Consider the following presentation slide regarding calculation of Net Debt
SoftBank starts with the total level of debt, then adjust for items they don’t think should be used when calculating the NAV. Here I am going to take the conservative route, and only deduct the items under “Net debt at self financing entities” from the “Consolidated net debt”. Therefore, I end up with a net debt of 9.46 t JPY, or 86.08 billion USD at the exchange rate 0.0091 JPY/USD. Just to be on the safer side, I am going to round this up to 90 billion USD.
Net Asset Value
That should be it, if we tally it up, we get a NAV of roughly 225 billion USD. However, much of this NAV is made up of highly volatile stocks, the value of the vision funds is made up of also very volatile underlying assets, and the potential value of Arm is highly contingent on the the price of NVIDIA shares. In other words, I am highly uncertain of the NAV 3 years from now, 1 year from now, and even 6 months from now.
This very rough table should illustrate this well enough. Here is the estimated current NAV, compared to using the 52 week high and low where it’s applicable, and adjusting some of the unlisted stuff down and up, for illustrative purposes. Using this rough method, the lowest NAV is about 164 billion USD, and highest about 300 billion USD. That’s roughly a 50% peak-to-trough.
At a current market capitalisation of about 120 billion USD, there is roughly a 45% discount to my estimated current NAV at 220 billion USD.
Bear case: As previously touched on, we could use the 52 week low, as well as add some discounts to some of the parts. If we use the 52 week low for each of the listed stocks, as well as discount the Vision Funds and other listed stocks by 50%, as well as increase the net debt to 100, the NAV lands approximately at 123 billion USD. At the current market cap of about 120 billion, this leaves close to zero discount.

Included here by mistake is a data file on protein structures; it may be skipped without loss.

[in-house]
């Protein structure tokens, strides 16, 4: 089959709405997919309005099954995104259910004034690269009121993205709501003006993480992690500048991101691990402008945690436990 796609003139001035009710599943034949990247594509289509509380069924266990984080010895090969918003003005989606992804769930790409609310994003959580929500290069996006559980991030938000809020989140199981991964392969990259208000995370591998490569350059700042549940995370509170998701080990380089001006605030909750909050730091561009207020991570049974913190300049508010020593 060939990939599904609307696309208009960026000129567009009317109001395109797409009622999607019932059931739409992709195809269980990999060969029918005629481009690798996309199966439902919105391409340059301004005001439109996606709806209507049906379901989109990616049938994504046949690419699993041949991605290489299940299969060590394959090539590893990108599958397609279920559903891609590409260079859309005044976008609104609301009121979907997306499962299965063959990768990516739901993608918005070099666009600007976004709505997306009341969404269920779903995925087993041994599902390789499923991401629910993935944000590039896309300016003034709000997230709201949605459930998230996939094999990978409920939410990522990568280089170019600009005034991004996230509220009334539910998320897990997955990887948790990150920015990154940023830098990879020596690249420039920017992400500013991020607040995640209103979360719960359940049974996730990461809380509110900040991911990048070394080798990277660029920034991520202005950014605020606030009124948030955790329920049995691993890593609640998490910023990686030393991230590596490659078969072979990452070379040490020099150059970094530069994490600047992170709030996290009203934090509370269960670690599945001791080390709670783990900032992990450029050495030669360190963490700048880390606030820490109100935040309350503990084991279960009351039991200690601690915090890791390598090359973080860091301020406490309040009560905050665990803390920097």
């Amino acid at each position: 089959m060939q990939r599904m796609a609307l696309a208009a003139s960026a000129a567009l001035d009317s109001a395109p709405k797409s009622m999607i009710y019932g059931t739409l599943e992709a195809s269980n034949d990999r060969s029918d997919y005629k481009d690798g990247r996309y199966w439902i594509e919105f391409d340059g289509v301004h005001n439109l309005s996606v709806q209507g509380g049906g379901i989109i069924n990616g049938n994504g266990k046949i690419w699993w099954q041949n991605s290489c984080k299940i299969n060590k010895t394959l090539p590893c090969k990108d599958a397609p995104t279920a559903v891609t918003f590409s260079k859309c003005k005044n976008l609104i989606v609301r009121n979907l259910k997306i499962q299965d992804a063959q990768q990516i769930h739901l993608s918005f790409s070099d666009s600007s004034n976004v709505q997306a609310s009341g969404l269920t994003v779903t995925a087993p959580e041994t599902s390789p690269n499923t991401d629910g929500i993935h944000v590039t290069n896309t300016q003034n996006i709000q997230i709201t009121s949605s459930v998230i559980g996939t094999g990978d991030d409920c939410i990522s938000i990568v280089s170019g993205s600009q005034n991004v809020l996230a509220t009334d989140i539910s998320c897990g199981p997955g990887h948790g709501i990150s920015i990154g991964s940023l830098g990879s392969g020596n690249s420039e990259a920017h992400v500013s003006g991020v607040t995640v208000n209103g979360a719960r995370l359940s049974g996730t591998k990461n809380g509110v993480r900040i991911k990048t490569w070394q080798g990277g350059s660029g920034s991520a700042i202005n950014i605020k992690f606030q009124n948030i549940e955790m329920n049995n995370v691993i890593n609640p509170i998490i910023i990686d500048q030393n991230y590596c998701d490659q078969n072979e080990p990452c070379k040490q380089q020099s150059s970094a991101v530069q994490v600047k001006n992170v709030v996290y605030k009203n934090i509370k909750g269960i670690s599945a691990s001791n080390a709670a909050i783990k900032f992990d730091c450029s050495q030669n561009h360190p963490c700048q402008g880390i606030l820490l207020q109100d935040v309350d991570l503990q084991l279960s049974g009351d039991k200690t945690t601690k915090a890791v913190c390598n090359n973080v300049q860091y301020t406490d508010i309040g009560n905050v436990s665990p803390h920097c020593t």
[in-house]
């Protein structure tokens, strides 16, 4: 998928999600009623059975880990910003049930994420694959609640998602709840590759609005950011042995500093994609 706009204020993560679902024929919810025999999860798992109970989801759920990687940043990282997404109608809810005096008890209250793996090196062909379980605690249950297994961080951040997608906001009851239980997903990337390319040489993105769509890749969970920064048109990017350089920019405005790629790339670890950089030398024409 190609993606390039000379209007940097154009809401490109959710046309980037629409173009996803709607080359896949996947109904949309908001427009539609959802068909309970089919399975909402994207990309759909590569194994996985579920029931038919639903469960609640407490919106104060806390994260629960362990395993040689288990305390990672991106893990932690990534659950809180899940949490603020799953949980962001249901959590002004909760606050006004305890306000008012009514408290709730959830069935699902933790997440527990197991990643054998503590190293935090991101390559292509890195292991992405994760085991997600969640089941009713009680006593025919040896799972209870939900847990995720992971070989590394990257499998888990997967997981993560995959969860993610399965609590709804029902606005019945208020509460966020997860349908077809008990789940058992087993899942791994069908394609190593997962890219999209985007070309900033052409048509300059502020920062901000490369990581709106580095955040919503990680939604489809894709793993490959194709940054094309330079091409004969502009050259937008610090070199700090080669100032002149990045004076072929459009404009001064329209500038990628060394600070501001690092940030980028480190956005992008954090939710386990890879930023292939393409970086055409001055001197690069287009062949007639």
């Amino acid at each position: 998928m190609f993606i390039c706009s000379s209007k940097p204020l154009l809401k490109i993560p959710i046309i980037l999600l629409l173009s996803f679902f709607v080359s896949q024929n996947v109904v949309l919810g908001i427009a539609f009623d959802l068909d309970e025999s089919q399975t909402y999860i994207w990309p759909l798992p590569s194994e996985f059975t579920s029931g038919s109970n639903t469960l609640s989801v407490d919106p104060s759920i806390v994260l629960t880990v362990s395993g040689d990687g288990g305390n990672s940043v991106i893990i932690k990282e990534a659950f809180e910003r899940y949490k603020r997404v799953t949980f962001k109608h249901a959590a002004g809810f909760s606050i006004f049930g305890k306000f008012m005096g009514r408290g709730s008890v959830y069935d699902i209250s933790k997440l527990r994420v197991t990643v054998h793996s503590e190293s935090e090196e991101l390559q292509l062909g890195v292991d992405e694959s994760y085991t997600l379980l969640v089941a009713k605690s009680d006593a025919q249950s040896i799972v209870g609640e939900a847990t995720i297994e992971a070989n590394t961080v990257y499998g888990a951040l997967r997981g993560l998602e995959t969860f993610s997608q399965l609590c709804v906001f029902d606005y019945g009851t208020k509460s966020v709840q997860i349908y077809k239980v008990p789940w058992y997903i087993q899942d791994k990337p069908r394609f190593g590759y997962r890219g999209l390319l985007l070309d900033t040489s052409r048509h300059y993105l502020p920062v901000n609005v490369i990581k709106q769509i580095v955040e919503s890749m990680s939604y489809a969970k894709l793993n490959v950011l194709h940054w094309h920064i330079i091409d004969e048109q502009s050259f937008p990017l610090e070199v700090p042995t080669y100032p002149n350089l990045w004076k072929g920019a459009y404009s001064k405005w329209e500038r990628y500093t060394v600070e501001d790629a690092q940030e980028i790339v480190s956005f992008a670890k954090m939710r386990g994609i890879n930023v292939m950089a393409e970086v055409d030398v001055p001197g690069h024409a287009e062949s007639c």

Bull case: If we instead go off the 52 w high, and do not discount any of the other assets, we land at a NAV of about 304 billion USD. in other words, around a 60% discount at 120 billion USD in market cap.
Now, I absolutely don’t think the bull case should be trusted, as it is very aggressive, with all holdings at peak, at the same time. I also don’t think the bear case is all too scary. Even though it is very negative, assuming every major part trades at their low at the same time (something close to a crash scenario), I do think there is at least 200 billion of actual net asset value. This would be about a 40% discount, which I think is pretty good risk-reward.
Finally, I am positive on SoftBank, because I think Alibaba is looking pretty interesting right now. However, there are an abundance of risks in this case. SoftBank, and Masayoshi Son, really likes high growth companies. These are also very very expensive in almost all cases, meaning that if we see a broad risk-off sentiment, and wide range multiple contraction, most of SoftBanks holdings are going to suffer. But since Alibaba is not as egregiously prices as some other high-growth companies, I still think this looks like an interesting case. Furthermore, there is a risk that the VisionFund is full of garbage, or that some of the other investments are massive failures just like WeWork. This is a risk I am willing to take, given the risk-reward of a “VC-like” fund. Many of the investments are going to be duds, but the bet is that the very few winners are going to make up for all the losers, by a wide margin. Masa might have been insanely lucky when he struck an absolute massive home run with Alibaba, but I think there is a “non-zero chance” that Masa can pull off one or two good investments.
In short, SoftBank has many risks, but I believe the discount to NAV provides an adequate margin of safety. Do note that the SoftBank ADR (ticker: SFTBY) trades OTC, which means it might be tricky to purchase. Also note that the SoftBank shares listed on the Tokyo stock exchange (ticker: 9984) might be even trickier to purchase.
Now, this write up is gong to get some additional disclaiming. I do not currently own SoftBank, the SoftBank ADR, or anything tracking the price of SoftBank, but I may own SoftBank or any related instrument in the future. I may be way off regarding any of my calculations, so do not take anything I write for a fact.
I hope you liked this edition of ValueTeddy’s Write-ups! If you want to suggest stocks for me to look at, you can tweet @ValueTeddy, and do check out valueteddy.com. Please note that this is in no way a recommendation or financial advice and I’m not your financial adviser.
P.S Thanks @MasaSonCap, the number one authority on everything SoftBank. Huge thanks for answering my stupid questions, cheers!
Rough graph of the asset value (ex. net debt)
Full image of my NAV calculation as of 2021-07-15
SoftBank (9984) and Alibaba (BABA) five year share price history